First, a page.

The Passenger

Andrzej Munk

Poland, 1963



Phenomena of Nazi concentration camps
Humanism, human behaviour in extreme situations, responsibility for one’s own choices


1. How does telling the camp story from the perspective of a German overseer change the film’s message?
2. Is Andrzej Munk’s film a judgement over Liza’s conduct and an accusation of the criminal system?
3. How is the character of Marta constructed and what is her function in the plot?
4. What is the role of Walter and the present-day part of the story that is connected to him?



The concentration camp on a documentary film-maker’s camera


The assembly, or the final confrontation


• What film genre does the presented sequence belong to?
• What characteristics of a documentary film can be found in the footage?
• Is the presented sequence necessary to understand the plot development? If not, what is its function?
• Is the presented sequence of subjective or objective nature? Give reasons for your answer.
• What is the basic structural principle of the footage? How are the frames composed and what types of shots are used by the director?
Is the sequence aimed at shocking the audience with the vision of the camp’s cruelty?


• How would you describe the relations between Marta and Liza in that scene? How do they change?
• Why does Marta change the content of the kite to a love letter?
• What is the meaning of Marta’s changing vocal modulation during reading?
• Which of the two protagonists emerges victorious from the confrontation and why?
• Does Liza treat Marta only as her subordinate? What are her feelings to the prisoner?
• Why Liza does not admit to having made a mistake before her superiors and slanders her colleague Inga? What is the purpose of that scene?
• Why Liza chooses Marta, of all people, to be her pet?


Andrzej Munk’s film is not a “camp story” in a traditional understanding. Instead, the director offers the audience a new fresh look at the topic. In contrast to classic works of that genre, the film does not present an apocalyptic vision of Auschwitz, which is so well-known, and does not put emphasis on the motive of extermination, but focuses on the psychological struggle between two women:
Liza and Marta. Thus, it is not so much a war film as a psychological drama. However, despite applying such a technique, does the film discuss the issues of concentration camps and the war in an interesting way?
The director avoids shocking the audience with brutality or naturalistic exaggeration. Due to the sparing use of the means of expression, conciseness of narrative, toned-down characters and realistic set (the shooting took place in a former concentration camp), Munk’s film makes an impression of a documentary.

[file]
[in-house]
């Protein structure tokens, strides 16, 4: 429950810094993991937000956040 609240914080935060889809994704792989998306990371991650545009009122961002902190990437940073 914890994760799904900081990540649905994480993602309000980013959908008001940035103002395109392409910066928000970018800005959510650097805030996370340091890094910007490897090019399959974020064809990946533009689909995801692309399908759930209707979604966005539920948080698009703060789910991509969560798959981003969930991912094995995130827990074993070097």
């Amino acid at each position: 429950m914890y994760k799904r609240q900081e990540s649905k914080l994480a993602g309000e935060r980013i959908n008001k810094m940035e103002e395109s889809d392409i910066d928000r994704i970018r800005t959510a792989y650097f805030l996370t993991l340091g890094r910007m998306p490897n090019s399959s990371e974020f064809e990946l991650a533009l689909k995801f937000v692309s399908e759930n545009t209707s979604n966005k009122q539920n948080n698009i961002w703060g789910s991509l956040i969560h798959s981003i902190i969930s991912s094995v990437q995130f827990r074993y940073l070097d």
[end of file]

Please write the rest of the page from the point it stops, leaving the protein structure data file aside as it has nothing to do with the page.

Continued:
The Passenger is a film that is incomplete, unfinished. For example, the present-day part of the story takes the form of freeze-frames. The shooting was interrupted by the tragic death of the director, who died on his way to Łódź, where he was supposed to collect some pieces of scenery. Thus, a part of the planned shooting never took place, while a part of the remaining footage did not satisfy the director and he wanted to film those scenes again. When he was gone, nobody wanted to finish the film. Only after many months did the head of the “Camera” Film Team that produced the The Passenger manage to persuade Munk’s friend, Witold Lesiewicz, to not so much finish the work as put all the footage together.
Do you think it was a right decision? Did that decision result in making a film that is incomplete and mutilated, or rather a unique masterpiece due to that very incompleteness and, at same time, ambiguity?
Who is the “author” of the film – Andrzej Munk or Witold Lesiewicz, who was responsible for the final result? Has the resignation of the development (additional shooting) of the presentday part of the story made the film less appealing to the audience?


Students should be divided into three groups. Each group watches one retrospective part of the film. All students watch the beginning.
Step 1
Each group works separately to create a psychological portrait of Liza on the basis of the watched retrospective scene. The members of the group think about the reasons of the character’s reaction when seeing a stranger woman aboard the ship. They try to predict the further course of action.
Step 2
The groups compare their conclusions and then all students together try to track the character’s development, visualize her evolution and understand her motives. They also think about the issue of collective and individual responsibility in the face of extreme situations.
Step 3
All students watch the whole film together. Then each of them verify his or her speculations and shortly judges Liza’s conduct and her moral choices in writing.



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